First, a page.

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The Spirit of Django and Grappelli 2008 at Rose Theater
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The Spirit of Django and Grappelli 2008 at Rose Theater

- Jazz and Cabaret Corner

67 Wine & Spirits


179 Columbus Avenue
New York, NY 10023
212.724.6767

Located near Lincoln Center
on NYC's West Side.
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Fujitsu Jazz Festival
(Fujitsu US Website)

Presents:
The Spirit of Django and Grappelli 2008
(Django Reinhardt Bio)
(Stephane Grappelli Bio)
With
Dorado Schmitt, Lead Guitar, Vocals, and Violin
Samson Schmitt, Guitar
Peter Beets, Piano
Bucky Pizzarelli, Guitar
Howard Alden, Guitar
Harry Allen, Saxophone
Brian Torff, Bass
Alvester Garnett, Drums

Special Guest: Regina Carter, Violin

At Rose Theater
Frederick P. Rose Hall
Jazz at Lincoln Center
www.jalc.org

Produced by Stratta/Philips Productions
Pat Philips and Ettore Stratta

Sponsored by Fujitsu, Inc., RD Wright, Inc.,
Manouche Guitars, John Pearse Strings,
Buckingham Hotel, Roland Corp., US, WBGO 88.3


Dr. Roberta E. Zlokower
July 31, 2008


(See Spirit of Django Reinhardt 2007).

Once again, Pat Philips and Ettore Stratta presented their annual Django Reinhardt summer extravaganza, which, for the past few years, has been held in the elegant surroundings of Frederick P. Rose Hall. This year’s Django celebration was also a tribute to the master French violinist, Stephane Grappelli, who performed and recorded extensively with Django in the Quintette of the Hot Club of France. In an effort to evoke this historical partnership, Philips and Stratta invited the renowned American jazz violinist, Regina Carter to join the father-son duo, Dorado Schmitt and Samson Schmitt, from France. Also appearing were American star guitarists Bucky Pizzarelli and Howard Alden, Dutch pianist, Peter Beets, and three more American artists, saxophonist, Harry Allen, bassist, Brian Torff, and drummer, Alvester Garnett. Dorado Schmitt doubled on violin, as well, for more Grappelli intonations.

Pat Philips welcomed the fans and thanked this year’s sponsors, listed above, especially Fujitsu, Inc., for whom tonight’s Jazz Festival was named. As the summer Django Festival always begins, a few musicians walked onto the stage, one by one, and the music built from this first ensemble: Peter Beets, Samson Schmitt, Dorado Schmitt, Brian Torff, and Alvester Garnett. Dorado’s fingers sped through his strings, with especially fast and deep rhythms. Dorado seems to have expanded his style (the musicians were particularly relaxed this year) to include extra gypsy jazz refrains. The first two pieces were Reinhardt’s “Minor Swing” and “Troublant Bolero”. Dorado took a solo in the second, using tiny picks, with Samson in tight rhythmic accompaniment. It should be noted that Dorado Schmitt always wears a stunning suit or sportswear ensemble, and his attire tonight was a black suit with sparkling, silver trim. His personality is huge, and throughout the evening he gestured, joked in French, kissed his son’s forehead, and clapped for his colleagues. He also told the audience, in French, that his son has played with the band for eight years now, and time and again, Dorado gazed at his son with visible pride.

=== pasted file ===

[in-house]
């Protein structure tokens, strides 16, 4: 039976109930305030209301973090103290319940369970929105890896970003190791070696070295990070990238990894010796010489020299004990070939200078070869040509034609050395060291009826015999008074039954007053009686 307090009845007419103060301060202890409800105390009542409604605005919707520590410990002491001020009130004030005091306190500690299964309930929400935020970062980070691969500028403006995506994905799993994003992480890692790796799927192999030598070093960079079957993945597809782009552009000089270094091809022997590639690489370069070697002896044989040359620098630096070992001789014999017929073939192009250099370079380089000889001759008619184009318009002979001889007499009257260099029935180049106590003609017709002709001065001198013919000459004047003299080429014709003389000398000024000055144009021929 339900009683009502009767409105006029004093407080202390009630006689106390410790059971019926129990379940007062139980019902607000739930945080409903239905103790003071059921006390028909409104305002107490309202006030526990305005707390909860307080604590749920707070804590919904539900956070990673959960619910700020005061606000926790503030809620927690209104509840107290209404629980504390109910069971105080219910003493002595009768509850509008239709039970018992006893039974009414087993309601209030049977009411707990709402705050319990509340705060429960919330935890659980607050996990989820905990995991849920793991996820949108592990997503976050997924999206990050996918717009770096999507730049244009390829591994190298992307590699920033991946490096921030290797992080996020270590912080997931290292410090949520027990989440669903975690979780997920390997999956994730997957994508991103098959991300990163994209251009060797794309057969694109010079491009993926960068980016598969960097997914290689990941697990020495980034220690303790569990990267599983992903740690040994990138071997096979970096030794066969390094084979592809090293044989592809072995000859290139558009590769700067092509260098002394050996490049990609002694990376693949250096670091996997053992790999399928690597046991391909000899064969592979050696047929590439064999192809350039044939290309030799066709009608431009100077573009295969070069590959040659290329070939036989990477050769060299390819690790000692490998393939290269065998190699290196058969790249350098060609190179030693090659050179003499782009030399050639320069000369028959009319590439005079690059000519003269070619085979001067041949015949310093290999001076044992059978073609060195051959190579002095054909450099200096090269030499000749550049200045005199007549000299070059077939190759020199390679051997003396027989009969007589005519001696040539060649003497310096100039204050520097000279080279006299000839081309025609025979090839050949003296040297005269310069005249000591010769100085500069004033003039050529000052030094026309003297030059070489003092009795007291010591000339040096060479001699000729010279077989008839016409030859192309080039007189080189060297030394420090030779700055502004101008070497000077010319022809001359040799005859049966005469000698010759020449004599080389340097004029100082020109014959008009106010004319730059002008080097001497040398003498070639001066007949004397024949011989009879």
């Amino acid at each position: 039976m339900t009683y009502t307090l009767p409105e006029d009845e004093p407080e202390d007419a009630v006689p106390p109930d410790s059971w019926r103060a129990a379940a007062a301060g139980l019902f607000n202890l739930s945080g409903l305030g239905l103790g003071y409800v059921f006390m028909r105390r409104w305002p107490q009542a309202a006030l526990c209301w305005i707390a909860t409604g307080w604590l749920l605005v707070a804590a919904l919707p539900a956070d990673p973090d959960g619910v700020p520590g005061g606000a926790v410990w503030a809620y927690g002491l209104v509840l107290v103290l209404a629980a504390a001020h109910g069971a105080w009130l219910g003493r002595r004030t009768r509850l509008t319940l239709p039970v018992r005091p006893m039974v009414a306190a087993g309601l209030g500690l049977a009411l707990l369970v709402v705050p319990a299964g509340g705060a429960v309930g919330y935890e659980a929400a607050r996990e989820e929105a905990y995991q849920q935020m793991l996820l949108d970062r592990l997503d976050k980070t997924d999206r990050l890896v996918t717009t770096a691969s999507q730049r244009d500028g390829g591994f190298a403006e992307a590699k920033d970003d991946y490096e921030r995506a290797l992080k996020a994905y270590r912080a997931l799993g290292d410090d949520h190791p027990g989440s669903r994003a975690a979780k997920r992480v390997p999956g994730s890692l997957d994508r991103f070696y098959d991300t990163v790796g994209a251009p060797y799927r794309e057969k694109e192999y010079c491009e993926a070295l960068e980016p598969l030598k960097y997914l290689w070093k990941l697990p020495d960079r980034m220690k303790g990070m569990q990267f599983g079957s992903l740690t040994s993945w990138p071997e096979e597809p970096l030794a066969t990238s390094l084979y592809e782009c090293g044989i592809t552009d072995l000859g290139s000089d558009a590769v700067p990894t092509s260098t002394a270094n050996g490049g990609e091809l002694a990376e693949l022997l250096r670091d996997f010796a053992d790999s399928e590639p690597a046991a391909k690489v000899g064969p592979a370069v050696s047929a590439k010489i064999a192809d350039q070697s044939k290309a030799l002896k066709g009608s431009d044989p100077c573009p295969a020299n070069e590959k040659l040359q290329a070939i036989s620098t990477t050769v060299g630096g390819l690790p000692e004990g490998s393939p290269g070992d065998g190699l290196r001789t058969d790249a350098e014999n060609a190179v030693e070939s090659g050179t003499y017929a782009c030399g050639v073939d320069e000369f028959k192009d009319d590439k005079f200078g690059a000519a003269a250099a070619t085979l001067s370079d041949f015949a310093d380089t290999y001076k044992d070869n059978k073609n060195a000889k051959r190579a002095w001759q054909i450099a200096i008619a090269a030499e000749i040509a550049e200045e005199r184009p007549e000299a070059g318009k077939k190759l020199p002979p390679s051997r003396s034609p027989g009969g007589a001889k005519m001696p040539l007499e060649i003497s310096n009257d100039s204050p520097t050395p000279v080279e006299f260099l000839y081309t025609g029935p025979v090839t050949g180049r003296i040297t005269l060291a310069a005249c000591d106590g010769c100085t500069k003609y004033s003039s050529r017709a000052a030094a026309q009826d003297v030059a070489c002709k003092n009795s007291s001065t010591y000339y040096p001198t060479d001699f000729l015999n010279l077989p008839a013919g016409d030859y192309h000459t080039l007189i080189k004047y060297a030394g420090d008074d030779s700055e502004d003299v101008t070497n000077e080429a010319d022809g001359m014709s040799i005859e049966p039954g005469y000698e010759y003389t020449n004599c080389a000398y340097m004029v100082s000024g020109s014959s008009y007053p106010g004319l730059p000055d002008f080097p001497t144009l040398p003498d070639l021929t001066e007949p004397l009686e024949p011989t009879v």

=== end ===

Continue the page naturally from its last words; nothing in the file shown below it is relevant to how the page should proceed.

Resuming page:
Soon Howard Alden (who played the Gypsy guitar film score in Woody Allen’s “Sweet and Lowdown”) appeared, and Dorado took out his violin. Peter Beets added a fresh jazz dynamic, with Howard alternating with Dorado on the theme. Grappelli had arrived in spirit on the stage. “Bossa Dorado” followed with a Bossa Nova beat, and Dorado continued on his violin, taking a long, sultry ride south of the border. Howard is a master of this genre, and this piece had understated charm. In another duo, Howard Alden and Bucky Pizzarelli played “Three Little Words”. Soon, Regina Carter, Bucky Pizzarelli, Samson Schmitt, Brian Torff, and Peter Beets alternated with Howard and Samson, while Alvester Garnett kept the rhythm soft and smooth on drums. And so the program proceeded, with musical diversity, unique personalities, and a flowing shift in instrumental combinations. It should also be noted that several of the guitars of the night were designed and manufactured by Manouche, a company with British headquarters, a Philadelphia office for the US distribution, and a plant in Korea. The Manouche guitars sounded ever so special and scintillating, adding endless sparkle to these musical fireworks. Perhaps it was due to his Manouche guitar, that Dorado improvised with new embellishments, like tiny bits of “Surrey with the Fringe on Top” and “La Marseillaise”.